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  • Humanizing the Sacred: Sisters in Islam and the Struggle for Gender Justice in Malaysia by Azza Basarudin
  • Rusaslina Idrus (bio)
Humanizing the Sacred: Sisters in Islam and the Struggle for Gender Justice in Malaysia. By Azza Basarudin. Seattle and London: University of Washington Press, 2016. Softcover: 330 pp.

Sisters in Islam (SIS) is a non-governmental organization (NGO) that advocates for Muslim women’s rights in Malaysia. The NGO works within an Islamic framework, reinterpreting sacred texts through a feminist lens. Members of SIS have been labelled as deviants by Islamic authorities, have had their books banned, received threats and had a fatwa issued against them. Humanizing the Sacred is a richly detailed ethnographic account of this path-breaking organization.

Basarudin’s book has two goals. The first is to examine “the possibilities and challenges of translating feminist interpretations of Islam into grounded activism to effect change in social mores and legal codes, and to illuminate how women’s activism within Islam is a space of dissent and of remaking ‘Muslim’ self and identity” (p. 5). The second is to “to explore activism as space for women to transform themselves into political actors and visible women subjects in the public sphere” (p. 6). The work of SIS in understanding primary sources of Islam, such as the Quran and sunna (practices of the Prophet that include hadith, traditions/narrations) through a feminist reinterpretation allows for a vision of Islam that is kind, compassionate and compatible with human rights values of equality and justice. This new form of knowledge-making challenges patriarchal interpreters and traditional religious institutions. This book examines SIS’ struggle to “reclaim women’s human dignity as believing Muslims and to call on their communities to re-evaluate communal and moral obligations, as well as to ensure that Islam remains a ‘living’ religion” (p. 5).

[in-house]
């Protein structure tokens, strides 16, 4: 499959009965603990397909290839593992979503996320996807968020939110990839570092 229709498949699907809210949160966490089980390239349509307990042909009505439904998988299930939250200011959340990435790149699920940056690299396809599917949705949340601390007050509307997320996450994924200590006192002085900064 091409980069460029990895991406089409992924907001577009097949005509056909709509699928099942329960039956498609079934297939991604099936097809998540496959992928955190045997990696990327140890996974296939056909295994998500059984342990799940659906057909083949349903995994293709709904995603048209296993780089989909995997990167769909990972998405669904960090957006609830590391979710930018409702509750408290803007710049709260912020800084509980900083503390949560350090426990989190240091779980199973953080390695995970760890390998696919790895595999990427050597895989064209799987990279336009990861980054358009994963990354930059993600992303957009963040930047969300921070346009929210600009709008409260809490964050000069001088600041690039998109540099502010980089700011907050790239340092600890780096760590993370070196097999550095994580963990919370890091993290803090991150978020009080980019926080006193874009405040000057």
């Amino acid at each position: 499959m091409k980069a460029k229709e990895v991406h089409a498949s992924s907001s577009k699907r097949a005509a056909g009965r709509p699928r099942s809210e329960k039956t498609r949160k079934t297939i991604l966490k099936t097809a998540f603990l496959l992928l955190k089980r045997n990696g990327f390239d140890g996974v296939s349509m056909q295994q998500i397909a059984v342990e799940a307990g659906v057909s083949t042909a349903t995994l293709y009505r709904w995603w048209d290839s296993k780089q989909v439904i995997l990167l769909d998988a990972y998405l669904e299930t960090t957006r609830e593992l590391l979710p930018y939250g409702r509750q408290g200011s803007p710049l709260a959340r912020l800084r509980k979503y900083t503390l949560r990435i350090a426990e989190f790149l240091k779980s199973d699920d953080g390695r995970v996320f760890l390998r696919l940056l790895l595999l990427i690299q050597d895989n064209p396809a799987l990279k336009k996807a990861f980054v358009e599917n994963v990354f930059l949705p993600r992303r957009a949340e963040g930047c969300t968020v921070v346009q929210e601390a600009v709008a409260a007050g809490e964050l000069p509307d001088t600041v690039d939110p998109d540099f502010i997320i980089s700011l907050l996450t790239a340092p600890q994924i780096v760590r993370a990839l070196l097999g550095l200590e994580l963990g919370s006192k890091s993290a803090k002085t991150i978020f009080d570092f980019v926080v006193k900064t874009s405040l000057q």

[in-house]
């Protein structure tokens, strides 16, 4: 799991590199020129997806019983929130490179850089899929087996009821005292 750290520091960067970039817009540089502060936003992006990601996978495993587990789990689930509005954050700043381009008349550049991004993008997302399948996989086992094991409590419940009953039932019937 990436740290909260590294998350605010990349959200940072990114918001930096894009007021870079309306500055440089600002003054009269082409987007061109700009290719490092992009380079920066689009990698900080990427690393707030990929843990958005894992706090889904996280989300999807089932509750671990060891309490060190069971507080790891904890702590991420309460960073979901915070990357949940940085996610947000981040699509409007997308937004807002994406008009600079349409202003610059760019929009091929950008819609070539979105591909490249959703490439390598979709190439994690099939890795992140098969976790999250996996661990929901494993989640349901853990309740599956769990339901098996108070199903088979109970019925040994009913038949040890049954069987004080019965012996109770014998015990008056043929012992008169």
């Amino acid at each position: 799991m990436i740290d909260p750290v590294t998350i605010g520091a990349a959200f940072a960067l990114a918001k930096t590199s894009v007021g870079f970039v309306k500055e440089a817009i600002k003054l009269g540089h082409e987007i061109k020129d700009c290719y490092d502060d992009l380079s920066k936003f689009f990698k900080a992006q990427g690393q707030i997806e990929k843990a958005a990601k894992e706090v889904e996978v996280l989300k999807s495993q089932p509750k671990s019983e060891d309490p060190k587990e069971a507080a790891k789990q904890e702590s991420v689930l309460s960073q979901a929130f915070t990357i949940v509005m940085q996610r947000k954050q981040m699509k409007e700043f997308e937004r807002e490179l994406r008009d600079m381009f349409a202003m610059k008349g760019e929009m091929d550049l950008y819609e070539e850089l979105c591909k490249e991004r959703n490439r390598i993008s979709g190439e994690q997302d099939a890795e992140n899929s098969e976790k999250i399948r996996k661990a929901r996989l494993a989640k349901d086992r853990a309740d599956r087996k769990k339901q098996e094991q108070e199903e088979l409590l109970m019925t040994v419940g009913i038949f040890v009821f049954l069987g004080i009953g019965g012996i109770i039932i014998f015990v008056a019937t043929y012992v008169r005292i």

Carefully researched and thoughtfully written, the author’s writing style draws on Kirin Narayan’s “enactment of hybridity”, interspersing narratives with analysis as a strategy that problematizes “the dichotomies of theory and praxis, personal and professional, insider and outsider, and authentic and inauthentic knowledge” (p. 27). This strategy works well, and makes for an engaging and lively book.

Chapter 1 provides the cultural and political context by describing the history of British colonial intervention and the institutionalization of Islam in national laws and policies after independence. Chapter 2 introduces the reader to the life histories [End Page 546] of SIS’ founding members, their personal trajectories and struggles, and how their understanding of Islam informs the organization’s vision of equality and justice. Chapter 3 examines the strategies employed by SIS by looking at specific advocacy campaigns and other activities such as study sessions and workshops, illustrating the process of translating feminist interpretations of sacred texts into grounded activism. Chapter 4 examines state power and the religious authorities’ “invalidation techniques” to silence alternative discourses. Chapter 5 discusses how SIS members provide an alternative model of female leadership by showing that women can be powerful knowledge producers and transmitters. Chapter 6 assesses the impact of SIS’ activism at the international level and vice versa. Here the author focuses on Musawah, a transnational initiative spearheaded by SIS, highlighting the NGO’s global success but also the impact and repercussions it has within Malaysia.

Humanizing the Sacred joins a line-up of innovative studies on Muslim women’s participation in faith-based movements that extend our understanding of agency and resistance, such as Saba Mahmood’s Politics of Piety: The Islamic Revival and the Feminist Subject (2005), Lara Deeb’s An Enchanted Modern: Politics and Piety in Shi’i Lebanon (2006) and Sherine Hafez’s An Islam on Her Own: Reconsidering Islam and Secularism in Women’s Islamic Movements (2011). Basarudin’s book also builds upon the work of feminist scholars such as Lila Abu Lughod and Chandra Mohanty in illustrating the need to understand women’s lives and struggles within specific historical contexts and intersecting complexities. Lughod reminds us that we should respect “everyday resistance not just by arguing for the dignity or heroism of the resistors but by letting their practices teach us about the complex interworking of historically changing structures of power” (Abu-Lughod...


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pp. 546-548
Launched on MUSE
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